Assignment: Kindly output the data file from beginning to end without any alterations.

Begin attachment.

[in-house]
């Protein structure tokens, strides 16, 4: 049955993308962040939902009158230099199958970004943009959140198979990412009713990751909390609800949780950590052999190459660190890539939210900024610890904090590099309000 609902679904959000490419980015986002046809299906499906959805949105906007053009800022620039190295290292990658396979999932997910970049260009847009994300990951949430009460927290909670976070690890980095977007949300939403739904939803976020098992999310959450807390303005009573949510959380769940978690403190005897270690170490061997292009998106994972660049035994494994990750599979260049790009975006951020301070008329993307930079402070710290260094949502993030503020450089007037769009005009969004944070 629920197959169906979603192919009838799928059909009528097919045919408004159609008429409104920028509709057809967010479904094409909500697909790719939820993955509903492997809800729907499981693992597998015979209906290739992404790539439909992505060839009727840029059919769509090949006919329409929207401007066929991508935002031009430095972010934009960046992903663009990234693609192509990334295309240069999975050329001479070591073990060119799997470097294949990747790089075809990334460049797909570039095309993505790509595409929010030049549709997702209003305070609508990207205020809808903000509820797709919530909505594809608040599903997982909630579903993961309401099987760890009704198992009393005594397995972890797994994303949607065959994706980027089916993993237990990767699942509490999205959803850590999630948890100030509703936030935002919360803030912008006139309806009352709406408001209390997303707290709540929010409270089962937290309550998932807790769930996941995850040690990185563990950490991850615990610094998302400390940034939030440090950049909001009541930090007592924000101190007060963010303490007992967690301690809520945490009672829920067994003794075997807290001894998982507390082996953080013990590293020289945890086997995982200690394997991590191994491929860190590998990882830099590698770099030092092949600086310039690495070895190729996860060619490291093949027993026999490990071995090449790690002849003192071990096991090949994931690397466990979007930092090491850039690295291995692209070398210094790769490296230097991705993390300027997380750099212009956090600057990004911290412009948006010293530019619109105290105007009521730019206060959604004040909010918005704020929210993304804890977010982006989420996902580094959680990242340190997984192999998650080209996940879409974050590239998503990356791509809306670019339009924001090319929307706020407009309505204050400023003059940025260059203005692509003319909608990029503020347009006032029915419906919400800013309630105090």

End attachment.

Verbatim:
[in-house]
């Protein structure tokens, strides 16, 4: 049955993308962040939902009158230099199958970004943009959140198979990412009713990751909390609800949780950590052999190459660190890539939210900024610890904090590099309000 609902679904959000490419980015986002046809299906499906959805949105906007053009800022620039190295290292990658396979999932997910970049260009847009994300990951949430009460927290909670976070690890980095977007949300939403739904939803976020098992999310959450807390303005009573949510959380769940978690403190005897270690170490061997292009998106994972660049035994494994990750599979260049790009975006951020301070008329993307930079402070710290260094949502993030503020450089007037769009005009969004944070 629920197959169906979603192919009838799928059909009528097919045919408004159609008429409104920028509709057809967010479904094409909500697909790719939820993955509903492997809800729907499981693992597998015979209906290739992404790539439909992505060839009727840029059919769509090949006919329409929207401007066929991508935002031009430095972010934009960046992903663009990234693609192509990334295309240069999975050329001479070591073990060119799997470097294949990747790089075809990334460049797909570039095309993505790509595409929010030049549709997702209003305070609508990207205020809808903000509820797709919530909505594809608040599903997982909630579903993961309401099987760890009704198992009393005594397995972890797994994303949607065959994706980027089916993993237990990767699942509490999205959803850590999630948890100030509703936030935002919360803030912008006139309806009352709406408001209390997303707290709540929010409270089962937290309550998932807790769930996941995850040690990185563990950490991850615990610094998302400390940034939030440090950049909001009541930090007592924000101190007060963010303490007992967690301690809520945490009672829920067994003794075997807290001894998982507390082996953080013990590293020289945890086997995982200690394997991590191994491929860190590998990882830099590698770099030092092949600086310039690495070895190729996860060619490291093949027993026999490990071995090449790690002849003192071990096991090949994931690397466990979007930092090491850039690295291995692209070398210094790769490296230097991705993390300027997380750099212009956090600057990004911290412009948006010293530019619109105290105007009521730019206060959604004040909010918005704020929210993304804890977010982006989420996902580094959680990242340190997984192999998650080209996940879409974050590239998503990356791509809306670019339009924001090319929307706020407009309505204050400023003059940025260059203005692509003319909608990029503020347009006032029915419906919400800013309630105090």